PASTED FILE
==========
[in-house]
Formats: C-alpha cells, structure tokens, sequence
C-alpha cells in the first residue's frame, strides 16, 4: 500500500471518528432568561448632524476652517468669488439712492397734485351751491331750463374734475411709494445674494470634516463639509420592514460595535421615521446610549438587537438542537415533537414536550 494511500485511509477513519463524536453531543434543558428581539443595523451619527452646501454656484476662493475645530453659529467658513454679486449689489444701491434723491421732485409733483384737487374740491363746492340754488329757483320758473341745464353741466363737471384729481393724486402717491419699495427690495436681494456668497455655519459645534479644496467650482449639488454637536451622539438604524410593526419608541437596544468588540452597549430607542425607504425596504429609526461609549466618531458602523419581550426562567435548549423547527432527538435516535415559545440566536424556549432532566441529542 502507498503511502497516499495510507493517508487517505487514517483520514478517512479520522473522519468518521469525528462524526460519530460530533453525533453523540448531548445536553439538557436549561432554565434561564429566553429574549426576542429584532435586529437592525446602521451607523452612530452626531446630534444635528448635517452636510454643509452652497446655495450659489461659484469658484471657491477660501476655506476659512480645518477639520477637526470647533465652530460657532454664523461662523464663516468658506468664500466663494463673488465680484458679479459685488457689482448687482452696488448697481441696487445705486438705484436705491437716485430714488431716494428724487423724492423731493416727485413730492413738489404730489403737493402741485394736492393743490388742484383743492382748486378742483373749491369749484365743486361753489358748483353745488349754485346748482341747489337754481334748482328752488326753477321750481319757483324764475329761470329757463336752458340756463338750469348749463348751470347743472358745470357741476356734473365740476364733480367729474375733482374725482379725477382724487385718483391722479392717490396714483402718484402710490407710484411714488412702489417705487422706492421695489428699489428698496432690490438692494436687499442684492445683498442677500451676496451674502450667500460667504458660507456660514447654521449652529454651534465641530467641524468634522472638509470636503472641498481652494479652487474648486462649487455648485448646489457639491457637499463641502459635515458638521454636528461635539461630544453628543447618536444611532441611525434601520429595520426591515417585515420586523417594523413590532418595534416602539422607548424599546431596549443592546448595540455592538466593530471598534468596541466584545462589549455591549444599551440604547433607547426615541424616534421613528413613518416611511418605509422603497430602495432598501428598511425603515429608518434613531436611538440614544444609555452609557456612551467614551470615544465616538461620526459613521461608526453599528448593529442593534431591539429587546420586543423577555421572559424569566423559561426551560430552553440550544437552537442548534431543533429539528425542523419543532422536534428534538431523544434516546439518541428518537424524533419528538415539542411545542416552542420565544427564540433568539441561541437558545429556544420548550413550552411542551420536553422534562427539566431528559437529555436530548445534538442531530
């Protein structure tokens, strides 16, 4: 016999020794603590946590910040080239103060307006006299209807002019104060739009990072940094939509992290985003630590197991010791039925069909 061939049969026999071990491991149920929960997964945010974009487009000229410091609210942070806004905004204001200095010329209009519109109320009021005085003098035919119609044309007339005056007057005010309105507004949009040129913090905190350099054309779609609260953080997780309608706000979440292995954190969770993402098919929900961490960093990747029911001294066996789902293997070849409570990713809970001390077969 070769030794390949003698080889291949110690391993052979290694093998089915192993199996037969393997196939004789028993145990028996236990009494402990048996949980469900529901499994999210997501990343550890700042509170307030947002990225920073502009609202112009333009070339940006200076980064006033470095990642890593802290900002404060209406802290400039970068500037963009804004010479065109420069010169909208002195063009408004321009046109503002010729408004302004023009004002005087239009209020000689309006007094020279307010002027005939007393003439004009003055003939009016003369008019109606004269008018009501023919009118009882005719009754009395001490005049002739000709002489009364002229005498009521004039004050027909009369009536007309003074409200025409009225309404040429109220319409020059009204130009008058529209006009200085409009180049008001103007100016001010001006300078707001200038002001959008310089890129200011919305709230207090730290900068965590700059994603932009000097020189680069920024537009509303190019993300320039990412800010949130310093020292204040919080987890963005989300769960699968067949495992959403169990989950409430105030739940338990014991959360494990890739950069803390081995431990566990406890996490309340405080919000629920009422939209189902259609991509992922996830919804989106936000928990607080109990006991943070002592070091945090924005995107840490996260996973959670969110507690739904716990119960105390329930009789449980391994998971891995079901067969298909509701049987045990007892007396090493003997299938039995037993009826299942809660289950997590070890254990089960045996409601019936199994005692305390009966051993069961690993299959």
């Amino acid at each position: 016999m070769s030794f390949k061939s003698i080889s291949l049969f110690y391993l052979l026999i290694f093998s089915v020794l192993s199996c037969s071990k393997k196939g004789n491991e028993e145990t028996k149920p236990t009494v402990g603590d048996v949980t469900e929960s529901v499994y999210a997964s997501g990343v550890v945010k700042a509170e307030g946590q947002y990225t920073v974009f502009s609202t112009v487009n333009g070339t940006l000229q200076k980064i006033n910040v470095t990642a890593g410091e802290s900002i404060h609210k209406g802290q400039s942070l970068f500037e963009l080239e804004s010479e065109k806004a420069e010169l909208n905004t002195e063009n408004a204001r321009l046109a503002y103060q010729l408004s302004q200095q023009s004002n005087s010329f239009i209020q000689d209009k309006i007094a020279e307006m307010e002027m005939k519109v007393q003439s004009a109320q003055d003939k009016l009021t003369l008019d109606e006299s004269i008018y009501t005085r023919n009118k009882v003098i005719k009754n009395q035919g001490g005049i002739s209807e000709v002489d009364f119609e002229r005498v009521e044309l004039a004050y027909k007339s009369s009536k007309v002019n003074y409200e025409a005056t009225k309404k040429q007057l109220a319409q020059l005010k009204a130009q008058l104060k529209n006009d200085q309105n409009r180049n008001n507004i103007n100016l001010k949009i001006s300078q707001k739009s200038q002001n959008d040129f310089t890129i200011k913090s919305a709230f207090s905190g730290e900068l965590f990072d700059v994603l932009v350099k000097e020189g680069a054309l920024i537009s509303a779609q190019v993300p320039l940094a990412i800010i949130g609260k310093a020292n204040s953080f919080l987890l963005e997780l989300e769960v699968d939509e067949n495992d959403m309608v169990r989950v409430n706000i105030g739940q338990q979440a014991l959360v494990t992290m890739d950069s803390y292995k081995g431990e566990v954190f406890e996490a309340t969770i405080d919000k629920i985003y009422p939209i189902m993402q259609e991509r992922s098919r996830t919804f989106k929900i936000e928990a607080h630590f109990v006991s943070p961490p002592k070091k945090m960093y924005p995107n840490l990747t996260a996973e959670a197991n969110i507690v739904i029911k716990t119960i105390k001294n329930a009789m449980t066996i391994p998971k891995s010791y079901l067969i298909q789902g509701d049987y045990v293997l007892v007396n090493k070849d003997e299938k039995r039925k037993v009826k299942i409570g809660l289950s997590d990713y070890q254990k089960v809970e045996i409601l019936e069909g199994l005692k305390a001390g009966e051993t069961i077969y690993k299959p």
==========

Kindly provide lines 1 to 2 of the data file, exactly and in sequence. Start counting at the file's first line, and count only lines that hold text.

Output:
[in-house]
Formats: C-alpha cells, structure tokens, sequence